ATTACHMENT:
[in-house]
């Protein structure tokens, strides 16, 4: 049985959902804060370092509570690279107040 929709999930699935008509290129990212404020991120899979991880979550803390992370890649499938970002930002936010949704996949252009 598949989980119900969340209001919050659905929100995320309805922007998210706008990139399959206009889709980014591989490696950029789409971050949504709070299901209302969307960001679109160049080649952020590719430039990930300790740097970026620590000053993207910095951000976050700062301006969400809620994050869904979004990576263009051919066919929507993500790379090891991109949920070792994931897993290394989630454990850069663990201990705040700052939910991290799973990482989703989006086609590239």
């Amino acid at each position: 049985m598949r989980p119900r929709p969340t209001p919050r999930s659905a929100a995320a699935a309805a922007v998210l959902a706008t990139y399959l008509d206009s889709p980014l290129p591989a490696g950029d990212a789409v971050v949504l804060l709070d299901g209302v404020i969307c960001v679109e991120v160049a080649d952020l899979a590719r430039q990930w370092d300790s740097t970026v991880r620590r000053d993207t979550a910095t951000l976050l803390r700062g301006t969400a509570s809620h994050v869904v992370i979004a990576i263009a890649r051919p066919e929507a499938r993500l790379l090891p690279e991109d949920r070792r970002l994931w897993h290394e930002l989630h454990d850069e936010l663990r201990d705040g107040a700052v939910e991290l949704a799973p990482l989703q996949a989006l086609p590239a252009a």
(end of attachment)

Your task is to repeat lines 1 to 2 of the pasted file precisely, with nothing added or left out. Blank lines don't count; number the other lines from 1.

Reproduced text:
[in-house]
């Protein structure tokens, strides 16, 4: 049985959902804060370092509570690279107040 929709999930699935008509290129990212404020991120899979991880979550803390992370890649499938970002930002936010949704996949252009 598949989980119900969340209001919050659905929100995320309805922007998210706008990139399959206009889709980014591989490696950029789409971050949504709070299901209302969307960001679109160049080649952020590719430039990930300790740097970026620590000053993207910095951000976050700062301006969400809620994050869904979004990576263009051919066919929507993500790379090891991109949920070792994931897993290394989630454990850069663990201990705040700052939910991290799973990482989703989006086609590239």